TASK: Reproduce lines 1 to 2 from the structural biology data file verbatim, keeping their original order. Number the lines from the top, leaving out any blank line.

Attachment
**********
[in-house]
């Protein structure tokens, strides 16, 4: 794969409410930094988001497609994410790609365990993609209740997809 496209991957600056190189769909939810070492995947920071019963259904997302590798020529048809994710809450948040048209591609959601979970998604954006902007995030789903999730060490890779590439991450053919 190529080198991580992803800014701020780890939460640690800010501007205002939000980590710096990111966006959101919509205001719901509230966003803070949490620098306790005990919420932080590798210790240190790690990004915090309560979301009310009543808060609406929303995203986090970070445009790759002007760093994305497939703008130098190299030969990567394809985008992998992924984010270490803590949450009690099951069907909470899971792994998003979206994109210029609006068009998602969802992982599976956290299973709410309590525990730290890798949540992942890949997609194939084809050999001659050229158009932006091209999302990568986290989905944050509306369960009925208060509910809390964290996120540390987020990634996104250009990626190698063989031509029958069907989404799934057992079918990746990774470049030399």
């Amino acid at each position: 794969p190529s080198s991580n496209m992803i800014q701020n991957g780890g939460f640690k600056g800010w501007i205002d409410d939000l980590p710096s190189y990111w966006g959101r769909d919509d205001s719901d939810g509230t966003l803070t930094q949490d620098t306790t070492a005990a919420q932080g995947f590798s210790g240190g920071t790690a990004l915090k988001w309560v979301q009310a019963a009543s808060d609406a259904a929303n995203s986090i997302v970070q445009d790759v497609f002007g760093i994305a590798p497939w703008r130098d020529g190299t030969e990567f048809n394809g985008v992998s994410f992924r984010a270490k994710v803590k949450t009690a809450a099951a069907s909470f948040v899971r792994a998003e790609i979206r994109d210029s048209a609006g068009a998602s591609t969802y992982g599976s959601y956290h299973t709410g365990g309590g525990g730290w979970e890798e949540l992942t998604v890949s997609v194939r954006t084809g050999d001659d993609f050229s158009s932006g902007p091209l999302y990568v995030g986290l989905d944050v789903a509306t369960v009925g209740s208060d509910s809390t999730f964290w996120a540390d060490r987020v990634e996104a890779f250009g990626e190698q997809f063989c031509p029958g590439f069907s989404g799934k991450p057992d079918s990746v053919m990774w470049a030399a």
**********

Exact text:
[in-house]
């Protein structure tokens, strides 16, 4: 794969409410930094988001497609994410790609365990993609209740997809 496209991957600056190189769909939810070492995947920071019963259904997302590798020529048809994710809450948040048209591609959601979970998604954006902007995030789903999730060490890779590439991450053919 190529080198991580992803800014701020780890939460640690800010501007205002939000980590710096990111966006959101919509205001719901509230966003803070949490620098306790005990919420932080590798210790240190790690990004915090309560979301009310009543808060609406929303995203986090970070445009790759002007760093994305497939703008130098190299030969990567394809985008992998992924984010270490803590949450009690099951069907909470899971792994998003979206994109210029609006068009998602969802992982599976956290299973709410309590525990730290890798949540992942890949997609194939084809050999001659050229158009932006091209999302990568986290989905944050509306369960009925208060509910809390964290996120540390987020990634996104250009990626190698063989031509029958069907989404799934057992079918990746990774470049030399």